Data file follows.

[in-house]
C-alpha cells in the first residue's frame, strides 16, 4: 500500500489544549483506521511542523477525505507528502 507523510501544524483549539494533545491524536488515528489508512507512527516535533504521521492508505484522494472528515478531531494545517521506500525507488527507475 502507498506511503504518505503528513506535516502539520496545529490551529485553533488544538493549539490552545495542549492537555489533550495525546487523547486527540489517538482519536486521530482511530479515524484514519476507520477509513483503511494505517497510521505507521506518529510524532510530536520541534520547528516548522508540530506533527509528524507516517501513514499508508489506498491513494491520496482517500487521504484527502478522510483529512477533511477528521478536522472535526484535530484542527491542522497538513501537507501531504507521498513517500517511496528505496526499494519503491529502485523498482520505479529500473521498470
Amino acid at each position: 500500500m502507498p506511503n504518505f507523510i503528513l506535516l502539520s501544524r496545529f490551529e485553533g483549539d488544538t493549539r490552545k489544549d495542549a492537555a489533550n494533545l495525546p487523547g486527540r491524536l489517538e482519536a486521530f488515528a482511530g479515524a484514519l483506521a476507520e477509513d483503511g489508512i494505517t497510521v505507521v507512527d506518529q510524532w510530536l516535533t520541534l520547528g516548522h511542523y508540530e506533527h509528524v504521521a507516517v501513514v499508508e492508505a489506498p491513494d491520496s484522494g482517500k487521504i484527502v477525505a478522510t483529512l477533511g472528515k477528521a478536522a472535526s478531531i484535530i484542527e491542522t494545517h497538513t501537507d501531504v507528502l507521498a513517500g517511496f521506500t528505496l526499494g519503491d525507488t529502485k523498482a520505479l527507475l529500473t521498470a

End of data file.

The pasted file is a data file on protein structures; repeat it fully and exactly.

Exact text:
[in-house]
C-alpha cells in the first residue's frame, strides 16, 4: 500500500489544549483506521511542523477525505507528502 507523510501544524483549539494533545491524536488515528489508512507512527516535533504521521492508505484522494472528515478531531494545517521506500525507488527507475 502507498506511503504518505503528513506535516502539520496545529490551529485553533488544538493549539490552545495542549492537555489533550495525546487523547486527540489517538482519536486521530482511530479515524484514519476507520477509513483503511494505517497510521505507521506518529510524532510530536520541534520547528516548522508540530506533527509528524507516517501513514499508508489506498491513494491520496482517500487521504484527502478522510483529512477533511477528521478536522472535526484535530484542527491542522497538513501537507501531504507521498513517500517511496528505496526499494519503491529502485523498482520505479529500473521498470
Amino acid at each position: 500500500m502507498p506511503n504518505f507523510i503528513l506535516l502539520s501544524r496545529f490551529e485553533g483549539d488544538t493549539r490552545k489544549d495542549a492537555a489533550n494533545l495525546p487523547g486527540r491524536l489517538e482519536a486521530f488515528a482511530g479515524a484514519l483506521a476507520e477509513d483503511g489508512i494505517t497510521v505507521v507512527d506518529q510524532w510530536l516535533t520541534l520547528g516548522h511542523y508540530e506533527h509528524v504521521a507516517v501513514v499508508e492508505a489506498p491513494d491520496s484522494g482517500k487521504i484527502v477525505a478522510t483529512l477533511g472528515k477528521a478536522a472535526s478531531i484535530i484542527e491542522t494545517h497538513t501537507d501531504v507528502l507521498a513517500g517511496f521506500t528505496l526499494g519503491d525507488t529502485k523498482a520505479l527507475l529500473t521498470a